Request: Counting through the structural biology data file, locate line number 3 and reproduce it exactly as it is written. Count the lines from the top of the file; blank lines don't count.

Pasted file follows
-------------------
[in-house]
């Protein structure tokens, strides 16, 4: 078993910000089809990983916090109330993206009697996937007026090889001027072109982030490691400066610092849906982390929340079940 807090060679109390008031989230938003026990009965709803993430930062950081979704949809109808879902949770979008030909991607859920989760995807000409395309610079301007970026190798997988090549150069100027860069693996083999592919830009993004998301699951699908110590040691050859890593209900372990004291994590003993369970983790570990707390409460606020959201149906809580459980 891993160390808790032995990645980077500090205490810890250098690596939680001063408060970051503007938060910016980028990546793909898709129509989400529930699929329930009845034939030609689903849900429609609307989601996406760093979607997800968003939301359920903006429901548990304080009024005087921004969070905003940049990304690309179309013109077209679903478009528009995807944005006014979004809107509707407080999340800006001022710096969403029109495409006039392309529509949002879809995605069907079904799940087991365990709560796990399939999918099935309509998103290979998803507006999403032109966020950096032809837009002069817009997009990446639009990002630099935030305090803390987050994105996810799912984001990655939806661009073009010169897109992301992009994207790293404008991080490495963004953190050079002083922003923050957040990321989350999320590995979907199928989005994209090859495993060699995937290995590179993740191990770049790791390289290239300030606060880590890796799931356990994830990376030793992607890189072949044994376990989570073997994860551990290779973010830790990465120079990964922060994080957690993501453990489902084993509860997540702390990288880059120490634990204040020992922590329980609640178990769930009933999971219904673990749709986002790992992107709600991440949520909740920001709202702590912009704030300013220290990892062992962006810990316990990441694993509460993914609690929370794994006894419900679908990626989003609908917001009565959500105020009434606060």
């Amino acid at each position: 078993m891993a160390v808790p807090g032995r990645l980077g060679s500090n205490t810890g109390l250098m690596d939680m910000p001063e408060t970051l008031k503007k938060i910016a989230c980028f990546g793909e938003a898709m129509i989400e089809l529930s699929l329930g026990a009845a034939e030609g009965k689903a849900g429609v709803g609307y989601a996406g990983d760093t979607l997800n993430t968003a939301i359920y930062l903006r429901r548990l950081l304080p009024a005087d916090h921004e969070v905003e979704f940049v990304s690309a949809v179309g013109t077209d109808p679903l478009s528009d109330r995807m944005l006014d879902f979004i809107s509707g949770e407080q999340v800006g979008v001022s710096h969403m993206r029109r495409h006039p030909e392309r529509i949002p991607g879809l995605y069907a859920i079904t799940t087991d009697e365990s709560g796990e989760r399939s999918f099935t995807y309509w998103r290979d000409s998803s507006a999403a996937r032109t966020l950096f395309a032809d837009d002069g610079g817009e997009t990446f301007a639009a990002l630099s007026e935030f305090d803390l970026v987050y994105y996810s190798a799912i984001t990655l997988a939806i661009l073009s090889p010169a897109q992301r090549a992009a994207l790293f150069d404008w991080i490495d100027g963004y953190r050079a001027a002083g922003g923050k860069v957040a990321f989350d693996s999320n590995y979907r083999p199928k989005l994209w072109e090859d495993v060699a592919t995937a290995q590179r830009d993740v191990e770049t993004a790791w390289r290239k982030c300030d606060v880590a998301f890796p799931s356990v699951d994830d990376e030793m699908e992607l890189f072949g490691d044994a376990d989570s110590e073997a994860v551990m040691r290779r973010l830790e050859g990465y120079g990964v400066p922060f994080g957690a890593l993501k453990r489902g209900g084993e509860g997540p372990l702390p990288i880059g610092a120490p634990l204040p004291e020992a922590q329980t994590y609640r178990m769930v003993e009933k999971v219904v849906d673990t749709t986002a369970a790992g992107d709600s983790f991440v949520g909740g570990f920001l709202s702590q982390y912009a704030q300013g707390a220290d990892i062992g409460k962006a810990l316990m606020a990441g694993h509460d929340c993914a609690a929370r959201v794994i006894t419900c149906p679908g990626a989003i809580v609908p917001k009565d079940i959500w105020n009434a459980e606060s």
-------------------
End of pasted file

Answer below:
């Amino acid at each position: 078993m891993a160390v808790p807090g032995r990645l980077g060679s500090n205490t810890g109390l250098m690596d939680m910000p001063e408060t970051l008031k503007k938060i910016a989230c980028f990546g793909e938003a898709m129509i989400e089809l529930s699929l329930g026990a009845a034939e030609g009965k689903a849900g429609v709803g609307y989601a996406g990983d760093t979607l997800n993430t968003a939301i359920y930062l903006r429901r548990l950081l304080p009024a005087d916090h921004e969070v905003e979704f940049v990304s690309a949809v179309g013109t077209d109808p679903l478009s528009d109330r995807m944005l006014d879902f979004i809107s509707g949770e407080q999340v800006g979008v001022s710096h969403m993206r029109r495409h006039p030909e392309r529509i949002p991607g879809l995605y069907a859920i079904t799940t087991d009697e365990s709560g796990e989760r399939s999918f099935t995807y309509w998103r290979d000409s998803s507006a999403a996937r032109t966020l950096f395309a032809d837009d002069g610079g817009e997009t990446f301007a639009a990002l630099s007026e935030f305090d803390l970026v987050y994105y996810s190798a799912i984001t990655l997988a939806i661009l073009s090889p010169a897109q992301r090549a992009a994207l790293f150069d404008w991080i490495d100027g963004y953190r050079a001027a002083g922003g923050k860069v957040a990321f989350d693996s999320n590995y979907r083999p199928k989005l994209w072109e090859d495993v060699a592919t995937a290995q590179r830009d993740v191990e770049t993004a790791w390289r290239k982030c300030d606060v880590a998301f890796p799931s356990v699951d994830d990376e030793m699908e992607l890189f072949g490691d044994a376990d989570s110590e073997a994860v551990m040691r290779r973010l830790e050859g990465y120079g990964v400066p922060f994080g957690a890593l993501k453990r489902g209900g084993e509860g997540p372990l702390p990288i880059g610092a120490p634990l204040p004291e020992a922590q329980t994590y609640r178990m769930v003993e009933k999971v219904v849906d673990t749709t986002a369970a790992g992107d709600s983790f991440v949520g909740g570990f920001l709202s702590q982390y912009a704030q300013g707390a220290d990892i062992g409460k962006a810990l316990m606020a990441g694993h509460d929340c993914a609690a929370r959201v794994i006894t419900c149906p679908g990626a989003i809580v609908p917001k009565d079940i959500w105020n009434a459980e606060s």